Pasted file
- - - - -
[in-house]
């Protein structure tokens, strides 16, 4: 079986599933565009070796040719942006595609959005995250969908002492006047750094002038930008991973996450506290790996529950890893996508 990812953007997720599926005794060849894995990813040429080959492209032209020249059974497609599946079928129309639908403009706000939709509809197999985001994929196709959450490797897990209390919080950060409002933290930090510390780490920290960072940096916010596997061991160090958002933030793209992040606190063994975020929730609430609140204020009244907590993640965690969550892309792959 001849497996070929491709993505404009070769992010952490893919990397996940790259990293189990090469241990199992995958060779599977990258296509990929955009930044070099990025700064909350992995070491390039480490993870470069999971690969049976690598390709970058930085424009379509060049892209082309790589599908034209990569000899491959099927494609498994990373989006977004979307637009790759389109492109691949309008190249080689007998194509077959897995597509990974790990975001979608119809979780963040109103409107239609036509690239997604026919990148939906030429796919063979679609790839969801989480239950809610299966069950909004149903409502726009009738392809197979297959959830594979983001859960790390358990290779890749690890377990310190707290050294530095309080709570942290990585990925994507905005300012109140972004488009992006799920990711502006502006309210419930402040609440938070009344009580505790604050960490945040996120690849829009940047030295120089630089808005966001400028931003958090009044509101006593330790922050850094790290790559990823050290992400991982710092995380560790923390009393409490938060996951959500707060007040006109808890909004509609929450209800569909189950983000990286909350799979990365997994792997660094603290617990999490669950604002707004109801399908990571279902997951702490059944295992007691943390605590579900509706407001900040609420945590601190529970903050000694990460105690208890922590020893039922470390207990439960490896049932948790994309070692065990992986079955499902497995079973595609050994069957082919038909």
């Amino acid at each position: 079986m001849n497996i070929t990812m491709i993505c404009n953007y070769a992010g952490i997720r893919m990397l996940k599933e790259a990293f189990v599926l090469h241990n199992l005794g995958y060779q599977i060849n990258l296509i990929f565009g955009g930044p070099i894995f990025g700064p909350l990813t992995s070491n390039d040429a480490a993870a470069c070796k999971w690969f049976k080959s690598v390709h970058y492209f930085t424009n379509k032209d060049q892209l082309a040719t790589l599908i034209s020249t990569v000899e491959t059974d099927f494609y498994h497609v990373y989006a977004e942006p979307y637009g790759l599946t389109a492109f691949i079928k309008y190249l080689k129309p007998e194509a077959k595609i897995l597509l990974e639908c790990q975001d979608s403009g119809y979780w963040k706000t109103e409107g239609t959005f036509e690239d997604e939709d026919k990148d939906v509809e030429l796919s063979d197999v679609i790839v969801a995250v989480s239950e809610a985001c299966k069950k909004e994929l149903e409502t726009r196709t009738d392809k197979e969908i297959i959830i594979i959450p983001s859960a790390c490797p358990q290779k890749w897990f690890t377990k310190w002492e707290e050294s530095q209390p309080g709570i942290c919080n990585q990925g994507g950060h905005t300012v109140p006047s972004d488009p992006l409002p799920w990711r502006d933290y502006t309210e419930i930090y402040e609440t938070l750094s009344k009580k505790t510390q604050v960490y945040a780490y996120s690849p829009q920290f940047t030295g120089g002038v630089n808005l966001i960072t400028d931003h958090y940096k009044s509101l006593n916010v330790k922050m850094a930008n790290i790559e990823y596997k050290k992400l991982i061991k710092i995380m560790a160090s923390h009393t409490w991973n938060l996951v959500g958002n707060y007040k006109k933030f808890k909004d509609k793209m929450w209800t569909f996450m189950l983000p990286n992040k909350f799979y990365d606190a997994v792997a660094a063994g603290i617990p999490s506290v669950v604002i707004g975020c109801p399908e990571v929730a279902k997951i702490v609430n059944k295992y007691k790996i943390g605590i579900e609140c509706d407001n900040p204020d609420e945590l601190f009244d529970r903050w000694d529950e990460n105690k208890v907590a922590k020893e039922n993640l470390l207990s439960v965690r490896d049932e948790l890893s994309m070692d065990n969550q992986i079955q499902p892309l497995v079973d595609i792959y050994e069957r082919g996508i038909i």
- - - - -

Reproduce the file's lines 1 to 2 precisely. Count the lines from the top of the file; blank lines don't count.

[in-house]
């Protein structure tokens, strides 16, 4: 079986599933565009070796040719942006595609959005995250969908002492006047750094002038930008991973996450506290790996529950890893996508 990812953007997720599926005794060849894995990813040429080959492209032209020249059974497609599946079928129309639908403009706000939709509809197999985001994929196709959450490797897990209390919080950060409002933290930090510390780490920290960072940096916010596997061991160090958002933030793209992040606190063994975020929730609430609140204020009244907590993640965690969550892309792959 001849497996070929491709993505404009070769992010952490893919990397996940790259990293189990090469241990199992995958060779599977990258296509990929955009930044070099990025700064909350992995070491390039480490993870470069999971690969049976690598390709970058930085424009379509060049892209082309790589599908034209990569000899491959099927494609498994990373989006977004979307637009790759389109492109691949309008190249080689007998194509077959897995597509990974790990975001979608119809979780963040109103409107239609036509690239997604026919990148939906030429796919063979679609790839969801989480239950809610299966069950909004149903409502726009009738392809197979297959959830594979983001859960790390358990290779890749690890377990310190707290050294530095309080709570942290990585990925994507905005300012109140972004488009992006799920990711502006502006309210419930402040609440938070009344009580505790604050960490945040996120690849829009940047030295120089630089808005966001400028931003958090009044509101006593330790922050850094790290790559990823050290992400991982710092995380560790923390009393409490938060996951959500707060007040006109808890909004509609929450209800569909189950983000990286909350799979990365997994792997660094603290617990999490669950604002707004109801399908990571279902997951702490059944295992007691943390605590579900509706407001900040609420945590601190529970903050000694990460105690208890922590020893039922470390207990439960490896049932948790994309070692065990992986079955499902497995079973595609050994069957082919038909």